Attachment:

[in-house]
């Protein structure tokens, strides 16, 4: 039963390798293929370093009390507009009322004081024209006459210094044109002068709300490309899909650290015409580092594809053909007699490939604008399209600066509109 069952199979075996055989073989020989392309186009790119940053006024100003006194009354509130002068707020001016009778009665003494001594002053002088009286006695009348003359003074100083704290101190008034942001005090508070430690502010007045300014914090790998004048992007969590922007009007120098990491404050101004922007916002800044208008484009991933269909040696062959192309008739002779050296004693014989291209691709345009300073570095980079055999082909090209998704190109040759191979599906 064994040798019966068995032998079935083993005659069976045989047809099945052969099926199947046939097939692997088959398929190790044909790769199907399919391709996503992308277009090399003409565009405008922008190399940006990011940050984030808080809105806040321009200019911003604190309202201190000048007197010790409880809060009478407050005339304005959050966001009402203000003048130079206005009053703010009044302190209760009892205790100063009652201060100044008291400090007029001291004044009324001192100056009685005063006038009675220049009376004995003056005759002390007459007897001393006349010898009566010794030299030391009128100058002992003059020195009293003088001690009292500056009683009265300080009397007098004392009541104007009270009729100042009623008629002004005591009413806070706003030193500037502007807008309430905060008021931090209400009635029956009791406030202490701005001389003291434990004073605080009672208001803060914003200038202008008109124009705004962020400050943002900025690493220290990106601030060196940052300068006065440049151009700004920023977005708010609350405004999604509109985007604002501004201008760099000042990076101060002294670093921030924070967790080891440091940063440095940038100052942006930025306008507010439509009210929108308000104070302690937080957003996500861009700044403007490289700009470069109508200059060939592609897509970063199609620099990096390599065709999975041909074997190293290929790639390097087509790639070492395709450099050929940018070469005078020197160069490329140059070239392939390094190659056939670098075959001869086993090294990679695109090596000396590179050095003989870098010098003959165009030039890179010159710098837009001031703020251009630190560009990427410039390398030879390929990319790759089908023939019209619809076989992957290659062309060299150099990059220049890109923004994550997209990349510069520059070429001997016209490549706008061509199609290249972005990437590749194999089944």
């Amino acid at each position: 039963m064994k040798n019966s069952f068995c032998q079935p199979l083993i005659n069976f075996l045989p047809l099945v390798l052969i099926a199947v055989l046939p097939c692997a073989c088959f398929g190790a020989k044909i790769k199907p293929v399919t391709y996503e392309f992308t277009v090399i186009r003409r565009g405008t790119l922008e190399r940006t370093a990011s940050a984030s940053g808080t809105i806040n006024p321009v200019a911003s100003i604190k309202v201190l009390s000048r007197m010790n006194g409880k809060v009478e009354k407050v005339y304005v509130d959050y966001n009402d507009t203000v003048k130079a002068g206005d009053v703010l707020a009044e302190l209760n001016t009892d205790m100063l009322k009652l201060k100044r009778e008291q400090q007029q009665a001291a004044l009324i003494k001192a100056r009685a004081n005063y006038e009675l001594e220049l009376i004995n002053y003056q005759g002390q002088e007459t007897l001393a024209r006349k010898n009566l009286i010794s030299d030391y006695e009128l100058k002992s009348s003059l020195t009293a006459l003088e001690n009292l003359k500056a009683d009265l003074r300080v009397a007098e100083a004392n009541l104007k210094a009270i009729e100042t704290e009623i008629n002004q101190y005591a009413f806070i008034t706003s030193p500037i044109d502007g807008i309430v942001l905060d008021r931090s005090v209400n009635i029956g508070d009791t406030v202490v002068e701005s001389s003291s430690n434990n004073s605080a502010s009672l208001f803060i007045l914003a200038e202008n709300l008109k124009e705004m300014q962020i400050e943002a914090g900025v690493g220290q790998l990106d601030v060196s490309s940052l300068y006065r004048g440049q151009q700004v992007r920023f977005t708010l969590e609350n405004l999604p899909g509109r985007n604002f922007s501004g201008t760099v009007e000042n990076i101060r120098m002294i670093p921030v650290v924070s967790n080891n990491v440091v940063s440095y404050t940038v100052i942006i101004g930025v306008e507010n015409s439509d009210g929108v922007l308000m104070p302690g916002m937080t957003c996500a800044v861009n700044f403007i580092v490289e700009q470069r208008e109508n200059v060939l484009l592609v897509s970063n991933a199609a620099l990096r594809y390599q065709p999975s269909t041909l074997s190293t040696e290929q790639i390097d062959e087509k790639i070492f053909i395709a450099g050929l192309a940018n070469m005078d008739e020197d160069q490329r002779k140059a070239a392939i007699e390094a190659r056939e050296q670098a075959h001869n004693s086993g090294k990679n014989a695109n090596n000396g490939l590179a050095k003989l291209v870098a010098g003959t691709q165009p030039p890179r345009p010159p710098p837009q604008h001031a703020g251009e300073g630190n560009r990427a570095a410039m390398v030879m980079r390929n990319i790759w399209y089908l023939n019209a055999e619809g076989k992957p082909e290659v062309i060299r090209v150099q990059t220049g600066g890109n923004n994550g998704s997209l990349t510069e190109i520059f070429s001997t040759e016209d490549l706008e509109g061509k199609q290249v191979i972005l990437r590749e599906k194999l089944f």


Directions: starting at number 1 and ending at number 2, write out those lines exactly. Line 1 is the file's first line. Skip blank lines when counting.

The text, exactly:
[in-house]
């Protein structure tokens, strides 16, 4: 039963390798293929370093009390507009009322004081024209006459210094044109002068709300490309899909650290015409580092594809053909007699490939604008399209600066509109 069952199979075996055989073989020989392309186009790119940053006024100003006194009354509130002068707020001016009778009665003494001594002053002088009286006695009348003359003074100083704290101190008034942001005090508070430690502010007045300014914090790998004048992007969590922007009007120098990491404050101004922007916002800044208008484009991933269909040696062959192309008739002779050296004693014989291209691709345009300073570095980079055999082909090209998704190109040759191979599906 064994040798019966068995032998079935083993005659069976045989047809099945052969099926199947046939097939692997088959398929190790044909790769199907399919391709996503992308277009090399003409565009405008922008190399940006990011940050984030808080809105806040321009200019911003604190309202201190000048007197010790409880809060009478407050005339304005959050966001009402203000003048130079206005009053703010009044302190209760009892205790100063009652201060100044008291400090007029001291004044009324001192100056009685005063006038009675220049009376004995003056005759002390007459007897001393006349010898009566010794030299030391009128100058002992003059020195009293003088001690009292500056009683009265300080009397007098004392009541104007009270009729100042009623008629002004005591009413806070706003030193500037502007807008309430905060008021931090209400009635029956009791406030202490701005001389003291434990004073605080009672208001803060914003200038202008008109124009705004962020400050943002900025690493220290990106601030060196940052300068006065440049151009700004920023977005708010609350405004999604509109985007604002501004201008760099000042990076101060002294670093921030924070967790080891440091940063440095940038100052942006930025306008507010439509009210929108308000104070302690937080957003996500861009700044403007490289700009470069109508200059060939592609897509970063199609620099990096390599065709999975041909074997190293290929790639390097087509790639070492395709450099050929940018070469005078020197160069490329140059070239392939390094190659056939670098075959001869086993090294990679695109090596000396590179050095003989870098010098003959165009030039890179010159710098837009001031703020251009630190560009990427410039390398030879390929990319790759089908023939019209619809076989992957290659062309060299150099990059220049890109923004994550997209990349510069520059070429001997016209490549706008061509199609290249972005990437590749194999089944």